The design of slope angles is influenced by:

  1. Geologic structure
  2. Rock strength
  3. Hydrogeology
  4. Ore distribution
  5. Operational considerations

Generally, the most critical factor in slope stability is the orientation of geologic structure relative to the pit wall and the resulting maximum attainable bench-face angles and catch-bench widths. Rock discontinuities such as joint sets, faults, lithologic contacts, and bedding planes, may form plane shear failures on a bench scale or multiple-bench scale if they daylight at a critical orientation in the pit slopes. Combinations of discontinuity sets may form wedge, step path, planar, or circular failure geometries on a bench scale or multiple-bench scale. Interramp and overall slope stability are verified by assessing the impact of major faults and structures on slope stability.

Our Open Pit Geotechnical Services Include:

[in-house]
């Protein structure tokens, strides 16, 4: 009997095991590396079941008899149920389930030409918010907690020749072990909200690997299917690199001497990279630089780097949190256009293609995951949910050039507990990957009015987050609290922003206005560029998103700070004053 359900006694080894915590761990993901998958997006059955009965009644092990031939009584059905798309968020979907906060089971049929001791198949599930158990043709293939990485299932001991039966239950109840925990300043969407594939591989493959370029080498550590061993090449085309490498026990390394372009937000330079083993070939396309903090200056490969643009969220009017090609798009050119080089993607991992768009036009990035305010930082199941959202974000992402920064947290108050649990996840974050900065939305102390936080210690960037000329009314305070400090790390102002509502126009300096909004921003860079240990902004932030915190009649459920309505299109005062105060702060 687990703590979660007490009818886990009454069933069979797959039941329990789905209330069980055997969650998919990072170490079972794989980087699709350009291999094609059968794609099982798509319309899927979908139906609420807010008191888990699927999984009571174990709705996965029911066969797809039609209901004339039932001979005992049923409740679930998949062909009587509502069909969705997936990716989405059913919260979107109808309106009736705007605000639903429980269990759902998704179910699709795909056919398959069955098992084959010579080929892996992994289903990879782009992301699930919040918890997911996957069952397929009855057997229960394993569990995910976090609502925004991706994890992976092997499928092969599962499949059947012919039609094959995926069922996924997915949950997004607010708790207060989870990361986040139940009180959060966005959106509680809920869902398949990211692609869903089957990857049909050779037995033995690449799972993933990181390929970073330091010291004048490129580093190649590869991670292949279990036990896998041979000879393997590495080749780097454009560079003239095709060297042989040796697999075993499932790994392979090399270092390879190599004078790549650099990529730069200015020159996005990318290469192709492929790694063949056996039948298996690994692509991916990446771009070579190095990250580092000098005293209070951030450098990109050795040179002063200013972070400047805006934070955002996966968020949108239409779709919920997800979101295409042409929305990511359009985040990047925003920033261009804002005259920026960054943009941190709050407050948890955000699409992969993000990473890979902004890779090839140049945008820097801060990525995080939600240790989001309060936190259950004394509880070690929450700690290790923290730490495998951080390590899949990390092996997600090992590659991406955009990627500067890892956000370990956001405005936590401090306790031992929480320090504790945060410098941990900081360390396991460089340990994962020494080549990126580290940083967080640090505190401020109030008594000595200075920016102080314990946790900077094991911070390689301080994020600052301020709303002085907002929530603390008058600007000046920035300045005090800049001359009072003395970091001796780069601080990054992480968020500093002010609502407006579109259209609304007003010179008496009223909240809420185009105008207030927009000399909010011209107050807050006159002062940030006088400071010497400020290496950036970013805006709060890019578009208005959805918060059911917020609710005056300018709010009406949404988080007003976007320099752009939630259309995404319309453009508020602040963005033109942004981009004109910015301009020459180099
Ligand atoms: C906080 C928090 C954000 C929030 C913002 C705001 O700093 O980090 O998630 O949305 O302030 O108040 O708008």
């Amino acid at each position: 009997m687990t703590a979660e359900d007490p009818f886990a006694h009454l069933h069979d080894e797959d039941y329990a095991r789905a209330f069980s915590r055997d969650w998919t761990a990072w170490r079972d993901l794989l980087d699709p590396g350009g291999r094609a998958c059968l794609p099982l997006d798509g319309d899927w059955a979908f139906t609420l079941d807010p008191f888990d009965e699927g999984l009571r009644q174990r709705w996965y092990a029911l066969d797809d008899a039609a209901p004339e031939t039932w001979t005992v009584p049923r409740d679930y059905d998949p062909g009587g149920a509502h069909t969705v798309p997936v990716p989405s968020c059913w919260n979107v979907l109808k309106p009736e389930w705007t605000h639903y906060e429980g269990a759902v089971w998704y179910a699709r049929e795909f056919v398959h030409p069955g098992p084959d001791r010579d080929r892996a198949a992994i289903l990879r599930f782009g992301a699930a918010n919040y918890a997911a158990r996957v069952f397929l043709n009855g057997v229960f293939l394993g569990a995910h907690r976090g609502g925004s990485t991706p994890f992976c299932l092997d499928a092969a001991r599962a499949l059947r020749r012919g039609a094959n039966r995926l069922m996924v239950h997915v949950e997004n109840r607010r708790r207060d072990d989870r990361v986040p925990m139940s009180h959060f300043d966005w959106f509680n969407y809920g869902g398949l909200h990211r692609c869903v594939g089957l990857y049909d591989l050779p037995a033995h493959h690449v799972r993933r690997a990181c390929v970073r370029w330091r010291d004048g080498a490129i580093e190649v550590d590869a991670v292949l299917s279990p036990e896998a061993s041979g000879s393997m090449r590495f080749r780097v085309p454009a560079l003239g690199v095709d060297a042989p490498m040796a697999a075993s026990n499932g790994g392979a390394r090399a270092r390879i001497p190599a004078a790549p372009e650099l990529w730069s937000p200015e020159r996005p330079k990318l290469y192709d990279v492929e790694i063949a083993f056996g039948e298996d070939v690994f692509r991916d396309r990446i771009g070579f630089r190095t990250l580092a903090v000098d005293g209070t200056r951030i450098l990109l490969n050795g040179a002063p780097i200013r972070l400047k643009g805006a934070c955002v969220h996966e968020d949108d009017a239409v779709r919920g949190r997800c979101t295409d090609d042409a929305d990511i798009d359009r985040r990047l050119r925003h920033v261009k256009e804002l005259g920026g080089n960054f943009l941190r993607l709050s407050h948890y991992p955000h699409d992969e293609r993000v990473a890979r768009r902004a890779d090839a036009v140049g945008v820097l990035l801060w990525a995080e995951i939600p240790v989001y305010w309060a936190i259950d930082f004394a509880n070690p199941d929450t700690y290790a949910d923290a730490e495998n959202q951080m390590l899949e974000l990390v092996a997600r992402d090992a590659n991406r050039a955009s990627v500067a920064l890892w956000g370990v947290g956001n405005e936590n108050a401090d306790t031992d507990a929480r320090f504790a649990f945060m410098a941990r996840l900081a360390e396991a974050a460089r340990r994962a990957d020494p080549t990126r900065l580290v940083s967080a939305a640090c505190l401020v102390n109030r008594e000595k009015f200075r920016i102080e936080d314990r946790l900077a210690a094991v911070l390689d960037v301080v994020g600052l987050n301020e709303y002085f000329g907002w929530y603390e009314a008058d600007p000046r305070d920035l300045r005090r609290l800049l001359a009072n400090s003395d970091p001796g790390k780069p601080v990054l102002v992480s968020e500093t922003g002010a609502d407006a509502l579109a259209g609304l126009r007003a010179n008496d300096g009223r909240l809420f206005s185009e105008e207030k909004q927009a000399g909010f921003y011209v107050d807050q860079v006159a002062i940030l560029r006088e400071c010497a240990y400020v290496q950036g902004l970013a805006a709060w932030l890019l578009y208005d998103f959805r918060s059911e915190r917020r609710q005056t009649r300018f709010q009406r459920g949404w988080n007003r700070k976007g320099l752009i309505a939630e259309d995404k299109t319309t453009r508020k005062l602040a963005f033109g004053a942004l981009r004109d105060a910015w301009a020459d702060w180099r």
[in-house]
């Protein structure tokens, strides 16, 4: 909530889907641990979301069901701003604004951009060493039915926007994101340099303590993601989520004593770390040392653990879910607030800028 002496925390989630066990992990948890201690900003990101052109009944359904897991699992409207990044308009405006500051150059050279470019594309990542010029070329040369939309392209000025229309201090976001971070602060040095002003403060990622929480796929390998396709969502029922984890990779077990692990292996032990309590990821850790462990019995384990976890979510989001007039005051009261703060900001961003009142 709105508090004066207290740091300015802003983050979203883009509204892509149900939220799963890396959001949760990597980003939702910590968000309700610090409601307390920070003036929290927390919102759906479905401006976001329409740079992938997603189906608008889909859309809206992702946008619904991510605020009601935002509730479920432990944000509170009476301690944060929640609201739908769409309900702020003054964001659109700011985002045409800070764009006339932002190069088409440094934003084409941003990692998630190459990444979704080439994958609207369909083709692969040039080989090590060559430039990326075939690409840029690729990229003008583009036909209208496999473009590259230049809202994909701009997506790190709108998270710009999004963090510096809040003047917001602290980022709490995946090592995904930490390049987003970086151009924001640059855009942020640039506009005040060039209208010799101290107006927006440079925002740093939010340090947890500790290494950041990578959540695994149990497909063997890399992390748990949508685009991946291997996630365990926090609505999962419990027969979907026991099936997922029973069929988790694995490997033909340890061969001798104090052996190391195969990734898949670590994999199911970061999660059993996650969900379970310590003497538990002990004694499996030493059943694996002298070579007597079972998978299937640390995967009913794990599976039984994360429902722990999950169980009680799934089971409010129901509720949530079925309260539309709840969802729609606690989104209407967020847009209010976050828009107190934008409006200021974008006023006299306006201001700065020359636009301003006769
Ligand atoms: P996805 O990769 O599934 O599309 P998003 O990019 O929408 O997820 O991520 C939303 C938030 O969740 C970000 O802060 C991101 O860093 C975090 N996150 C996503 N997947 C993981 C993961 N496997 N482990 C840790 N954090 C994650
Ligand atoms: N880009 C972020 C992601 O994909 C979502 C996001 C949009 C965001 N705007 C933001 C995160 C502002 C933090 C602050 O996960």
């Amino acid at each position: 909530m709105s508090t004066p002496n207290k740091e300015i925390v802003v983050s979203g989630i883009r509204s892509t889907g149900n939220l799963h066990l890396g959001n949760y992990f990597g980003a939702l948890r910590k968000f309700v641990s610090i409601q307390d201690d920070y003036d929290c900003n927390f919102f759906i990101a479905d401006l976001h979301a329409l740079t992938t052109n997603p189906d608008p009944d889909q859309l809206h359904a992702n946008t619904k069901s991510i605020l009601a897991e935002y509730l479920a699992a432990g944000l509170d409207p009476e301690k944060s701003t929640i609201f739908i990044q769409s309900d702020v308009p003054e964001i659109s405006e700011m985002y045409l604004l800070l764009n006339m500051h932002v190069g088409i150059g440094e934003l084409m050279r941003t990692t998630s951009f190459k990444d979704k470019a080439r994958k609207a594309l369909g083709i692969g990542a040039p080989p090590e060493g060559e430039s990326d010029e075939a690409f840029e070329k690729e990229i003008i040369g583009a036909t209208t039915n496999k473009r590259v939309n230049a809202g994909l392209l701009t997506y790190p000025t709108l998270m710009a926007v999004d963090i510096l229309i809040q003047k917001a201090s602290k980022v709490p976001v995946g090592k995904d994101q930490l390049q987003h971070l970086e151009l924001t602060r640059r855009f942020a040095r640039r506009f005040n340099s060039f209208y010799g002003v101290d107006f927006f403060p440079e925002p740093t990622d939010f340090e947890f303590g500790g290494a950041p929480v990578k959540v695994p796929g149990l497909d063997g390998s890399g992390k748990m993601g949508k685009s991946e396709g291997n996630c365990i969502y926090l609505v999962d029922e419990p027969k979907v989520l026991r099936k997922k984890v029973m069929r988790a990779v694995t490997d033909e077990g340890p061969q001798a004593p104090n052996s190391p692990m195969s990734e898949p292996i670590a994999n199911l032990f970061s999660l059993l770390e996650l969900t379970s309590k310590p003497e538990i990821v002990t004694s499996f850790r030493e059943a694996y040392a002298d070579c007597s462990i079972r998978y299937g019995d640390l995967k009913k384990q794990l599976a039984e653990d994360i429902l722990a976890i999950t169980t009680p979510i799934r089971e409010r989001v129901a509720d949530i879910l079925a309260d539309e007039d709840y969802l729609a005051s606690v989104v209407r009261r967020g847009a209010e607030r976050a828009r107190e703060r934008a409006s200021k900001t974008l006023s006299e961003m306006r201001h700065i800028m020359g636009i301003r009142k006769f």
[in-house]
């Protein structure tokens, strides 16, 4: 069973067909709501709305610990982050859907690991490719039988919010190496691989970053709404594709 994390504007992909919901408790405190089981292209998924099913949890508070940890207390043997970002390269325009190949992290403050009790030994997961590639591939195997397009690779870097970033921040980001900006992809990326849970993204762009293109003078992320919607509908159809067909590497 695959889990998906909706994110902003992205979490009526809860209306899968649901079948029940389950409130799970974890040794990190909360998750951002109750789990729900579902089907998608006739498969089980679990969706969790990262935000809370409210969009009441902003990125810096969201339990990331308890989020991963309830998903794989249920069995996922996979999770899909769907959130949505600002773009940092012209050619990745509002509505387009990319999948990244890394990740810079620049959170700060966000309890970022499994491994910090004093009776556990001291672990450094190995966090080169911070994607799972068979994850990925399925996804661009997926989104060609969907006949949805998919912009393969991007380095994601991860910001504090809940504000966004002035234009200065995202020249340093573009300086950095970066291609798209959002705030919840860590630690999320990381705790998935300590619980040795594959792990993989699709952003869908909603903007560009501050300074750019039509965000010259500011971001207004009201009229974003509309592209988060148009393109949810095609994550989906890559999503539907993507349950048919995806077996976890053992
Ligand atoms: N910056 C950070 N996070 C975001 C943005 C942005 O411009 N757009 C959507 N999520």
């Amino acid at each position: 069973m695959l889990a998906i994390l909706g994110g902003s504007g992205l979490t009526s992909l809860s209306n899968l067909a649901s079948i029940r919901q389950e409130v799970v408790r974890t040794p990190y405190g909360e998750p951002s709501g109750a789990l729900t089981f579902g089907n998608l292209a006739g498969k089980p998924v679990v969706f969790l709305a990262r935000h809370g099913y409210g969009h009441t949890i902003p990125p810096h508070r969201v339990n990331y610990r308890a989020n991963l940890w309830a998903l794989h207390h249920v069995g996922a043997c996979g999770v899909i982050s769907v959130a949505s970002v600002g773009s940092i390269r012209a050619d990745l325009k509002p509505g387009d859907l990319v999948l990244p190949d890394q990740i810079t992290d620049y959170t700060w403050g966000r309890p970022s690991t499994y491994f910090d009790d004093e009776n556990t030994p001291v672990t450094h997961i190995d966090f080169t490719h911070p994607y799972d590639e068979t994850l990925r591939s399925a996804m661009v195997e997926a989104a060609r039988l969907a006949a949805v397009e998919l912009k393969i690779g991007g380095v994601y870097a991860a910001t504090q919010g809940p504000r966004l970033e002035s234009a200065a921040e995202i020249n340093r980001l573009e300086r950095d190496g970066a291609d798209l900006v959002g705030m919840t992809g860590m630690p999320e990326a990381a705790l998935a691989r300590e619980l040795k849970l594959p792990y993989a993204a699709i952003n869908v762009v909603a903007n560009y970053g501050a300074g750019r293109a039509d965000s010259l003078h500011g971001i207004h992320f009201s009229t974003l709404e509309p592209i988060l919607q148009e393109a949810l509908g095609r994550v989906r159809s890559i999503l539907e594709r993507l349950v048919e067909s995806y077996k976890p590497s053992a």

• Numerical modeling (3D and 2D) of overall slope stability
  • Probabilistic bench-scale slope stability analysis
  • Cost-benefit analyses
  • Geologic interpretation and definition of geologic domains
  • Geotechnical data collection, surface mapping, photogrammetry, oriented core, televiewer, geomechanical core logging, soils logging, etc.
  • Determination of maximum geotechnically justifiable slope design angles
  • Slope stability studies for greenfields projects and existing mines
  • Pre-feasibility, feasibility, expansion, and closure studies
  • Investigation of slope failures and recommendations for remediation
  • Experts on geotechnical instrumentation and slope monitoring programs. Radar, prism, extensometer, TDR, GPS, LiDAR, InSAR, piezometers, etc.
  • Analysis of rockfall hazard and optimization of remediation design (stepout vs. berm vs. fencing)
  • Mechanical stabilization designs for open pit slopes (bolting, meshing, rail pinning, etc.)
  • Analysis of soil liquefaction potential
  • On-site geotechnical support for operating mines
  • Training for mine geotechnical staff